There’s an old maxim along the lines of: ‘not understanding the mistakes of history dooms one to repeat them’.
There’s undoubtedly some truth to this. Not understanding the potential consequences of your actions is a sure way to fail, maybe even a sure ticket to a Darwin Award for those hardest of understanding and least averse to risk.
But there are plenty of exceptions. Many have succeeded in commerce and/or public life with little more than rat-like cunning and some well-placed connections, and a certain brazen disregard for knowledge and expertise is apparently a quite popular leadership trait these days.
We have a news cycle in which participants are often ‘stunned’, ‘shocked’ and ‘amazed’ by the most routine banality – some are even rumoured to have suffered jaw injuries after precipitous drops.
And nowhere else is such blithe ignorance – in other words, a lack of shame – more celebrated than in rugby league. Players like James Maloney and Cameron Munster have been lauded for their ability to forget what just happened, and especially why, and to keep on doing what they were doing. They’ve both been highly successful as a result.
New Zealand’s Jamayne Isaako scores against Australia. (Photo by Phil Walter/Getty Images)
Against such a backdrop, New Zealand’s 30-nil demolition of Australia in rugby league’s Pacific Championship final on Saturday – the Kangaroos’ worst ever defeat – might seem shocking or stunning. For those born since the 1970s and who’ve known little but Kangaroo victory parades, such a reaction may even be understandable.
Despite being a child of the 1980s, I’m yet to suffer a jaw injury because we’ve been here before – in 1952 to be precise – and for many of the same reasons.
So, what happened 71 years ago, and what, if anything, does it mean today?
First, some context. Until the late 1970’s, international league was hard for Australia. They had some success – imagine the Wallabies in the days when they were at least semi-competitive – but Great Britain were usually a formidable foe, and France even snagged a valedictory series win over the Kangaroos in 1978.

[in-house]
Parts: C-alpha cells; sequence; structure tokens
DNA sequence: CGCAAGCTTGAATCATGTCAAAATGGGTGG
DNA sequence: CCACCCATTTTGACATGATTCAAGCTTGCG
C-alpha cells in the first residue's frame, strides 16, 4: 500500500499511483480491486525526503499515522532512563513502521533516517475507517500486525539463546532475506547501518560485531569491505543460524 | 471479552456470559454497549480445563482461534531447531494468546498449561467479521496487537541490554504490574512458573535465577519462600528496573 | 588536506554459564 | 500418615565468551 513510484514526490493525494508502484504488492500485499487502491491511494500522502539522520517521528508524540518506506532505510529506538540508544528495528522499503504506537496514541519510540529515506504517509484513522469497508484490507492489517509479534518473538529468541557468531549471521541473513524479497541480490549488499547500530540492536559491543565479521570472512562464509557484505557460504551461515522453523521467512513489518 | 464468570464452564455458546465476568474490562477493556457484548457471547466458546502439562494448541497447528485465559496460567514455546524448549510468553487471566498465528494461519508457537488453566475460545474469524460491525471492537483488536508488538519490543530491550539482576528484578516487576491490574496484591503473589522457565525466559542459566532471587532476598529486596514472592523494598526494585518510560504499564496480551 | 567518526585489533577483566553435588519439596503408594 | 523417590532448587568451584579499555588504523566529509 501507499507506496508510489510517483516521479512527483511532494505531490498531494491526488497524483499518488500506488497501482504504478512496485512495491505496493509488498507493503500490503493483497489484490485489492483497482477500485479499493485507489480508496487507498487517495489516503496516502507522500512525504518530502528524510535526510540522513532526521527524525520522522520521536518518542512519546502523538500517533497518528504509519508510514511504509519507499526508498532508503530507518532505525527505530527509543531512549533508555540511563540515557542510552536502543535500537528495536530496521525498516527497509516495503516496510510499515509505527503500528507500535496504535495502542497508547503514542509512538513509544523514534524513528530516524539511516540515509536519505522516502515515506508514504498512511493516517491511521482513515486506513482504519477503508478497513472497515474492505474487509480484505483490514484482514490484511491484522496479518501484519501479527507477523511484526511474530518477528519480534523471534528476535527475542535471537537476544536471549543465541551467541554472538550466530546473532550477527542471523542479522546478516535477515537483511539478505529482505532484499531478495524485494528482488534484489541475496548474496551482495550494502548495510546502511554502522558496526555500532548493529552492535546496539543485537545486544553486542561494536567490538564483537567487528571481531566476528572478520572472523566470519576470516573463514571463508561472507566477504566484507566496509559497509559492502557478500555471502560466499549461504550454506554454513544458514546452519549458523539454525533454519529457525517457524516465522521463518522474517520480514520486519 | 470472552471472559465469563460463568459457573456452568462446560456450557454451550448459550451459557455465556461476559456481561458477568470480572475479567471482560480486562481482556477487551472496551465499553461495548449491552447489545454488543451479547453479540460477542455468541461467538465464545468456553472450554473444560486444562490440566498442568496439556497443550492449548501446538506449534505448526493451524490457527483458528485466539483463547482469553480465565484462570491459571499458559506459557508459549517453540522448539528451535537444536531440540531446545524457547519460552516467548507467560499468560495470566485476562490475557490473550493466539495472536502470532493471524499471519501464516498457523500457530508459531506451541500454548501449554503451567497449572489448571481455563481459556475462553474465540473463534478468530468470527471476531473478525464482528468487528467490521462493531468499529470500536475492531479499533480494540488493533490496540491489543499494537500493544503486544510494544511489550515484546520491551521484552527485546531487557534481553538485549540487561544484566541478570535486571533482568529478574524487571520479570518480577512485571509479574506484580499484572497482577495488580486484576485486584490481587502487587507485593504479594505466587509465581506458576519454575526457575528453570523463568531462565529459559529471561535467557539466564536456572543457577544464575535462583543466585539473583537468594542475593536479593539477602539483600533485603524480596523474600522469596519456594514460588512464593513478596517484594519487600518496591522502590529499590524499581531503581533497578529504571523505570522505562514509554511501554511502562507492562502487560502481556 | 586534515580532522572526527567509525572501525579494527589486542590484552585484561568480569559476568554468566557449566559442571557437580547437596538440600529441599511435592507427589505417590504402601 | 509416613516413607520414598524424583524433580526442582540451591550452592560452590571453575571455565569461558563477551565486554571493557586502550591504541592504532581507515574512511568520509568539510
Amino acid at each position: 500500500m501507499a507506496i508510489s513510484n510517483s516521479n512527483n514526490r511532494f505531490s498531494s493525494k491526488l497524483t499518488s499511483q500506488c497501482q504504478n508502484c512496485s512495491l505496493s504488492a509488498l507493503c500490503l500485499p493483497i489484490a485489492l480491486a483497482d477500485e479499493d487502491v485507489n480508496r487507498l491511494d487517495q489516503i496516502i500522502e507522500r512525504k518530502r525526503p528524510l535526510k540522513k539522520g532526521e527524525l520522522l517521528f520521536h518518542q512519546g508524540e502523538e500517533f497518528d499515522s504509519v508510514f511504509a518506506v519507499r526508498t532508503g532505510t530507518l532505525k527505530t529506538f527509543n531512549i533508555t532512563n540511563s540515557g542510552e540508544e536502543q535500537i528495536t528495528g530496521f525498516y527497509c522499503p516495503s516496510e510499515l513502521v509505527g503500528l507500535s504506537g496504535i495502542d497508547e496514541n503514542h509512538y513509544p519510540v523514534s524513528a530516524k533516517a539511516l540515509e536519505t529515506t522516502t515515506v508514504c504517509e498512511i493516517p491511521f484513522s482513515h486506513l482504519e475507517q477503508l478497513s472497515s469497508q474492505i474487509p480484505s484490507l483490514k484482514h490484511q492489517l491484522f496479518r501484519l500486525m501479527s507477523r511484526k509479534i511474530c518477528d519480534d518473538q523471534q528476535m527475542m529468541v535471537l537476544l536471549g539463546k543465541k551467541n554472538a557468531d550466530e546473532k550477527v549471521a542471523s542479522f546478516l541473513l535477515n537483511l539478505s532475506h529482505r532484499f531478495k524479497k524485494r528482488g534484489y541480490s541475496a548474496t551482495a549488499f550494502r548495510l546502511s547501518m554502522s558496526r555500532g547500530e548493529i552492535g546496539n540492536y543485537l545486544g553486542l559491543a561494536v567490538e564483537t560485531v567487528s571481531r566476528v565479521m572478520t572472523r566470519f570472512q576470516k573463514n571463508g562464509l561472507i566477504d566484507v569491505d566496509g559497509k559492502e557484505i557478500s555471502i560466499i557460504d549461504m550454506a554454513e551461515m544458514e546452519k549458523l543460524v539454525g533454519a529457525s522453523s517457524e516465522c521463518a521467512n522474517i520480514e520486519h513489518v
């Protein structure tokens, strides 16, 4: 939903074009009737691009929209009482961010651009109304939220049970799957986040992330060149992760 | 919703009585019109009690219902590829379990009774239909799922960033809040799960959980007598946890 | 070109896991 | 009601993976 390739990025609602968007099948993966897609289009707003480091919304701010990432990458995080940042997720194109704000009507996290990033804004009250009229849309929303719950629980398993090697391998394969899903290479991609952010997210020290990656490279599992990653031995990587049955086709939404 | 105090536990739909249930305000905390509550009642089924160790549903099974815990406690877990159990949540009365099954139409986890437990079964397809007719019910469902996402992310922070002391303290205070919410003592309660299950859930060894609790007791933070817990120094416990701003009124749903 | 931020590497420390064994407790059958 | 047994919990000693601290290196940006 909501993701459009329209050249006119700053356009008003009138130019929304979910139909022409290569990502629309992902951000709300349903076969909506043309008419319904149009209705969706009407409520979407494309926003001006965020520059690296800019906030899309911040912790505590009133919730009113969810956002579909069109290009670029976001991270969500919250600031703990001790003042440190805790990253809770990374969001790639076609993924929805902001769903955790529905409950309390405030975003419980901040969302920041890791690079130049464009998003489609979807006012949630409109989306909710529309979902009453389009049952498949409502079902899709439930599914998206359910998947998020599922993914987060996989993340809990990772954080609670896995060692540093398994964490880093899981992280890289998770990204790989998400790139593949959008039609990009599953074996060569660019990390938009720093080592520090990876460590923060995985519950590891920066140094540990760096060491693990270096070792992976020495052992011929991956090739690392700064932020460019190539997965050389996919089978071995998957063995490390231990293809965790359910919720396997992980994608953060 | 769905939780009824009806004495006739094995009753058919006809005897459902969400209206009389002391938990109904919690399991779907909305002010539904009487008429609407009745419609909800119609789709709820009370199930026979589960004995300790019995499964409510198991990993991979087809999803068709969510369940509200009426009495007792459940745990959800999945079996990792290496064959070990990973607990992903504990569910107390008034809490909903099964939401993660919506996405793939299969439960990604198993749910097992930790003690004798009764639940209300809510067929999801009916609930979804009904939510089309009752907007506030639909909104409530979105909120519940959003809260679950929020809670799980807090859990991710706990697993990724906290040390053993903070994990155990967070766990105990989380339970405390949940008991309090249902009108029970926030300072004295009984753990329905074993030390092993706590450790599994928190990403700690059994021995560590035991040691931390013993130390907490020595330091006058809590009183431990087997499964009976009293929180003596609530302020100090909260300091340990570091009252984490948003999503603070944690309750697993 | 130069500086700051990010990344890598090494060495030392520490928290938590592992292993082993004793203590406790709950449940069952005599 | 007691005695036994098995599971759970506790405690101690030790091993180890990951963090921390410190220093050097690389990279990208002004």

Going back further, in the four years after World War II, Australia lost more than it won, and that wasn’t unusual, with victory at home to Great Britain in 1950 the first time the Kangaroos had held the Ashes in 30 years.
It was a big win, a new dawn even. Clive Churchill was captain, the talented Keith Holman was at half and they packed a punch up-front through Brisbane-based boppers Duncan Hall and Harold ‘Mick’ Crocker.
Hopes were high when France arrived down under for the first time in 1951. Les Chanticleers hadn’t troubled Australia in 1949 and there was little to indicate a dramatic shift. But the Kangaroos hadn’t encountered the brilliant, enigmatic, chain-smoking fullback Robert Puig-Aubert before. While the Kangaroos recovered after defeat in the first test, they were trounced 35-14 in the decider.
Clive Churchill (left) is one of Australian rugby league’s most revered figures. (Photo by Charles Hewitt/Picture Post/Hulton Archive/Getty Images)
Defeat in ’51 could be partly forgiven on the grounds that the French had thrilled local audiences with their “open play”, “sound defence” and “really amazing handling”, but it seems patience was wearing thin by the time New Zealand visited midway through 1952.
There was expectation but also more than a hint of arrogance on Australia’s part. Much of the press coverage at the time was focussed on who would make the forthcoming Kangaroo tour, with the series against the Kiwis openly referred to as ‘preparation’.
Before the war, Australia hadn’t taken New Zealand very seriously either, with the Kiwis often touring Australia without playing test matches. While they’d reportedly played well in England and France in ‘51, and while the Kangaroos’ record against them was a very mixed bag, New Zealand were deemed to be ‘lacking stars’ and not much of a threat.
The Kangaroos comfortable 25-13 win in the first test at the SCG did little to dispel such notions and it seems Australia thought the series as good as won, with preparations for the tour commencing. Toowoomba prop Jack Rooney was dispensed with in favour of one-test wonder Kevin Hansen and the backline reshuffled to accommodate Manly’s Gordon Willoughby. It didn’t work out well.
When the teams reconvened at the Gabba a couple of weeks later, most expected the series to be decided and as Ian Collis and Alan Whiticker wrote, “few were prepared for the enormity of New Zealand’s victory over a cocksure Australian side”.